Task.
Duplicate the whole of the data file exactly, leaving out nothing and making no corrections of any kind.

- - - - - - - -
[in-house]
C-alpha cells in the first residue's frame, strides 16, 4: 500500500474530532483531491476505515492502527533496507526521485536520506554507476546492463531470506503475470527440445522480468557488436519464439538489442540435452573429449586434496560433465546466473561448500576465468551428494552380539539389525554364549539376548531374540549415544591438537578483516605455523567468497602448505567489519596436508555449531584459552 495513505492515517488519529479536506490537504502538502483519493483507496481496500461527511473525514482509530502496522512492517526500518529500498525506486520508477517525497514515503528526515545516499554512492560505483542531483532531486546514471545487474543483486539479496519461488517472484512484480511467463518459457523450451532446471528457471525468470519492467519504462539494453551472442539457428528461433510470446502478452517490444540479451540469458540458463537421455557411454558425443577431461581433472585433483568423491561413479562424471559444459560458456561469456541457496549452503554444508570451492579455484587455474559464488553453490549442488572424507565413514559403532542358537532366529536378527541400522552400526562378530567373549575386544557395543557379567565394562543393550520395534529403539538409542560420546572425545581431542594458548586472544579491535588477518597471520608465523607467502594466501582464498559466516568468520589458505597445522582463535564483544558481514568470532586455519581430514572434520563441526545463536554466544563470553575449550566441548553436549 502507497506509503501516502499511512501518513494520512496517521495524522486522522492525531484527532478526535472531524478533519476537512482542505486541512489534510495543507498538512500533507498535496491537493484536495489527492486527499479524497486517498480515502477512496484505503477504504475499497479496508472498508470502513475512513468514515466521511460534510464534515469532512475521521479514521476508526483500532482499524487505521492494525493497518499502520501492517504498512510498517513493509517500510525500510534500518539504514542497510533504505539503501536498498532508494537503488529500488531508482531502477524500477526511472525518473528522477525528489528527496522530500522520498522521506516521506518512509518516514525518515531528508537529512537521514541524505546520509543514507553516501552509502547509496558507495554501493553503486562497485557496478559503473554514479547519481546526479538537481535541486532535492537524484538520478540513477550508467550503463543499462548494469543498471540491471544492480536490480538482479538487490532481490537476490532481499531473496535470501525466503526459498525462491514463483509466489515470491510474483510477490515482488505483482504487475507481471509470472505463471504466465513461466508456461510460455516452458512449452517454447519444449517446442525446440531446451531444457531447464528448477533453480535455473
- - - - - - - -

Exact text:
[in-house]
C-alpha cells in the first residue's frame, strides 16, 4: 500500500474530532483531491476505515492502527533496507526521485536520506554507476546492463531470506503475470527440445522480468557488436519464439538489442540435452573429449586434496560433465546466473561448500576465468551428494552380539539389525554364549539376548531374540549415544591438537578483516605455523567468497602448505567489519596436508555449531584459552 495513505492515517488519529479536506490537504502538502483519493483507496481496500461527511473525514482509530502496522512492517526500518529500498525506486520508477517525497514515503528526515545516499554512492560505483542531483532531486546514471545487474543483486539479496519461488517472484512484480511467463518459457523450451532446471528457471525468470519492467519504462539494453551472442539457428528461433510470446502478452517490444540479451540469458540458463537421455557411454558425443577431461581433472585433483568423491561413479562424471559444459560458456561469456541457496549452503554444508570451492579455484587455474559464488553453490549442488572424507565413514559403532542358537532366529536378527541400522552400526562378530567373549575386544557395543557379567565394562543393550520395534529403539538409542560420546572425545581431542594458548586472544579491535588477518597471520608465523607467502594466501582464498559466516568468520589458505597445522582463535564483544558481514568470532586455519581430514572434520563441526545463536554466544563470553575449550566441548553436549 502507497506509503501516502499511512501518513494520512496517521495524522486522522492525531484527532478526535472531524478533519476537512482542505486541512489534510495543507498538512500533507498535496491537493484536495489527492486527499479524497486517498480515502477512496484505503477504504475499497479496508472498508470502513475512513468514515466521511460534510464534515469532512475521521479514521476508526483500532482499524487505521492494525493497518499502520501492517504498512510498517513493509517500510525500510534500518539504514542497510533504505539503501536498498532508494537503488529500488531508482531502477524500477526511472525518473528522477525528489528527496522530500522520498522521506516521506518512509518516514525518515531528508537529512537521514541524505546520509543514507553516501552509502547509496558507495554501493553503486562497485557496478559503473554514479547519481546526479538537481535541486532535492537524484538520478540513477550508467550503463543499462548494469543498471540491471544492480536490480538482479538487490532481490537476490532481499531473496535470501525466503526459498525462491514463483509466489515470491510474483510477490515482488505483482504487475507481471509470472505463471504466465513461466508456461510460455516452458512449452517454447519444449517446442525446440531446451531444457531447464528448477533453480535455473